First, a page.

Crude oil: Light at end of tunnel
Crude oil prices crashed during 2015 and made lows of $26 a barrel for the WTI crude and $29 a barrel for Brent crude, mainly due to the glut in supply. The Organization of the Petroleum Exporting Countries (OPEC) meeting changed the oil markets, both dramatically and structurally. It began with Saudi Arabia relinquishing its supply management role and leaving the market to re-balance itself through prices. I have always believed the main reason for the sharp fall in prices was because it hovered between $90 and $110 for too long during 2012-2014, even as US crude oil production was moving up sharply.
Oil prices should have gradually declined during 2012-2014 but did not. So, during 2015, the fall was exceptional. During 2015, the global oil market was in surplus, which was as high as 1.8 million barrels per day (mbpd), though during 2013 this surplus was 0.52 mbpd. This surplus resulted in capitulation in crude oil prices at the end of 2015.
US crude oil production, which peaked in 2015, fell from 9.8 mbpd to 8.6 mbpd in 2016, the lowest output since May 2014 and likely to fall further. Investment in the energy sector was high during 2010-2014. It has, however, declined heavily in recent years with the sharp fall in prices.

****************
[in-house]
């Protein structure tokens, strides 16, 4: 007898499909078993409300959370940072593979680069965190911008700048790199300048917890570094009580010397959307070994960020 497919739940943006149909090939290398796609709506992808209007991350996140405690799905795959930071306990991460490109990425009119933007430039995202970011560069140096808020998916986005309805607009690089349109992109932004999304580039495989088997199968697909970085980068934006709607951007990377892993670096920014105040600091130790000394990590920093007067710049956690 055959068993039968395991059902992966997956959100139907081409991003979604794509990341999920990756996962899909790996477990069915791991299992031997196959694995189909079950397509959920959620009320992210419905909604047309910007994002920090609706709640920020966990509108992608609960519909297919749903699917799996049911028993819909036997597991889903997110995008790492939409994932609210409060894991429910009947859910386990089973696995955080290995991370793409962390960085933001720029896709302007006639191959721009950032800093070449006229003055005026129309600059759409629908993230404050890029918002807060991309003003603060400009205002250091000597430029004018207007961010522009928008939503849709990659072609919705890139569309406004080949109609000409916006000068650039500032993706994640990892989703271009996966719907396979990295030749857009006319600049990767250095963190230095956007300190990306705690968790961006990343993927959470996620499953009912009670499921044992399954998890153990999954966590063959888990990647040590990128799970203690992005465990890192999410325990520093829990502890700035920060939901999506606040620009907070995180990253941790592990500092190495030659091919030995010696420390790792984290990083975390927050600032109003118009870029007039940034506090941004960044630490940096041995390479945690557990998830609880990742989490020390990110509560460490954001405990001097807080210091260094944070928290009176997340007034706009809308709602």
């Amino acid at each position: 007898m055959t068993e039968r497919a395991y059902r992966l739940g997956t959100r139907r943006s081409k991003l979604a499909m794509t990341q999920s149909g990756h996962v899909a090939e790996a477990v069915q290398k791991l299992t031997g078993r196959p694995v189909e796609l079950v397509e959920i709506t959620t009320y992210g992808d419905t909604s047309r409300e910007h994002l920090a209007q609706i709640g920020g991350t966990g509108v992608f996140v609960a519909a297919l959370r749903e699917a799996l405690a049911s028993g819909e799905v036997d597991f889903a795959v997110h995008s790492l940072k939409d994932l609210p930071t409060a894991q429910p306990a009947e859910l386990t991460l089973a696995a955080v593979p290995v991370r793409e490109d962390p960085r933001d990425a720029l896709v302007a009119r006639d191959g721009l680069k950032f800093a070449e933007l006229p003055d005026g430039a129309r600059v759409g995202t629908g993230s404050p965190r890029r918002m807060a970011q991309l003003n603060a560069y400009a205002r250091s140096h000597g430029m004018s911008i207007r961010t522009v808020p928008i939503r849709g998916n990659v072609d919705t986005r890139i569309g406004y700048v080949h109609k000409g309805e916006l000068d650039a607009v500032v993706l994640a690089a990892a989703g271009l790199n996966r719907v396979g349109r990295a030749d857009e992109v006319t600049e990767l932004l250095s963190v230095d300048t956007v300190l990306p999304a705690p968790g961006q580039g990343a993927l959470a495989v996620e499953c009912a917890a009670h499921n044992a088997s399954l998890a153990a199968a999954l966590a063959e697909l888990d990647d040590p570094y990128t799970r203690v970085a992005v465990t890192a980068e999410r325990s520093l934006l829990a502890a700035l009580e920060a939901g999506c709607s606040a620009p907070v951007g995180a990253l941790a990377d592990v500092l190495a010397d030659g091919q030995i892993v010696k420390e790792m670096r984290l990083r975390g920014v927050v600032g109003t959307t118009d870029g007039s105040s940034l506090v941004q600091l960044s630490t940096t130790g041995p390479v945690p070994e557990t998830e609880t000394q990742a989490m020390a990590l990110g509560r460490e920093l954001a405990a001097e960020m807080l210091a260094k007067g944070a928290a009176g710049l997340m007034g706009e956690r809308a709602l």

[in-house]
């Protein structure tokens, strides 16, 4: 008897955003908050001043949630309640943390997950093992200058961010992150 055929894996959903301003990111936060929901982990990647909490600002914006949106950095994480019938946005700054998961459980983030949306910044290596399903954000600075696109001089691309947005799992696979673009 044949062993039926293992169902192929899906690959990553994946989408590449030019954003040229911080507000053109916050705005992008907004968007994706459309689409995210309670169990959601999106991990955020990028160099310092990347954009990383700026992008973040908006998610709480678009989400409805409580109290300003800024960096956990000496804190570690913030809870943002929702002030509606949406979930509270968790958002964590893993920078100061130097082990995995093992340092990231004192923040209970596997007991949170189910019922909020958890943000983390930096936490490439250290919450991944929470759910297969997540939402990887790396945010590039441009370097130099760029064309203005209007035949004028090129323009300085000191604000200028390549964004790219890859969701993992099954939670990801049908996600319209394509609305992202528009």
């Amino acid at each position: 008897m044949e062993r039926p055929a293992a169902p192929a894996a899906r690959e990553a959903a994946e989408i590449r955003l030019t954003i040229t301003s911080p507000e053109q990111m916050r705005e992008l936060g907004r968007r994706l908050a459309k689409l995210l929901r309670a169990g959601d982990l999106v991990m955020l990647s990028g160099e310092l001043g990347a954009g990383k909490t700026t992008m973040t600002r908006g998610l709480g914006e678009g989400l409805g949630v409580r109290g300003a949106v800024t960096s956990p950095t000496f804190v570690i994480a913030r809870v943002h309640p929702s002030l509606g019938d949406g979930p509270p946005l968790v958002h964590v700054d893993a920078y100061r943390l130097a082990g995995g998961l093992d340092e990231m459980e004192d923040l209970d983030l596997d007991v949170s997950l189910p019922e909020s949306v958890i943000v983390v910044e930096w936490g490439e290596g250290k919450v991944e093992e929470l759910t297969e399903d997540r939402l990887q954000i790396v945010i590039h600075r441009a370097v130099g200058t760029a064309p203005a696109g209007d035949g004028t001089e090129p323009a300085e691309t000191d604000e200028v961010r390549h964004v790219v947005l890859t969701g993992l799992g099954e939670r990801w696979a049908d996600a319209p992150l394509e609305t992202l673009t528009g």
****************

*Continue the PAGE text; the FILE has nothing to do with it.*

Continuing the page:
The amount invested in global upstream oil capacity expansion during 2009 was around $300 billion. In 2014, it had reached $500 billion. The Opec earned $404 billion in net oil export revenue in 2015, which is a 46 per cent decline from the $753 billion it earned in 2014. Due to falling revenues, countries are not willing to increase investments in this sector. After the sharp fall in oil prices during 2015-2016, we have witnessed a sharp cut in investments, which will eventually balance the oil market as supply growth will remain muted. This is one of the most important reasons for us to remain bullish on crude oil. Billions of dollars have flown away from the oil market. On an average, oil markets have witnessed demand growth of one mbpd every year for the past five years and the gap between supply and demand is likely to decline from 1.85 mbpd in 2015 to one mbpd in 2016; during 2017, we expect it to drop further to below 0.75 mbpd.
After the sanctions over Iran’s nuclear programme were lifted, there was fear that the oil market would be flooded with Iranian oil, which might cause the glut to deepen. But, Iran’s production has moved up from three mbpd to only 3.85 mbpd. It is not able to ramp up production rapidly due to lack of foreign investment and its own unwillingness to undercut rivals on pricing.
Meanwhile, they have lost their share in oil exports. So, even if Iran’s production moves up another 0.2-0.3 mbpd, it won’t affect prices.
Going forward, we’ll have a balanced oil market and any decline in oil prices should be used as good buying opportunity. The outlook on crude oil is bullish from the longer term perspective. We expect crude oil to test $60 a barrel by the end of 2017. On the Multi Commodity Exchange, we may could it testing levels of Rs 3,800-3,900 a barrel by the end of next year.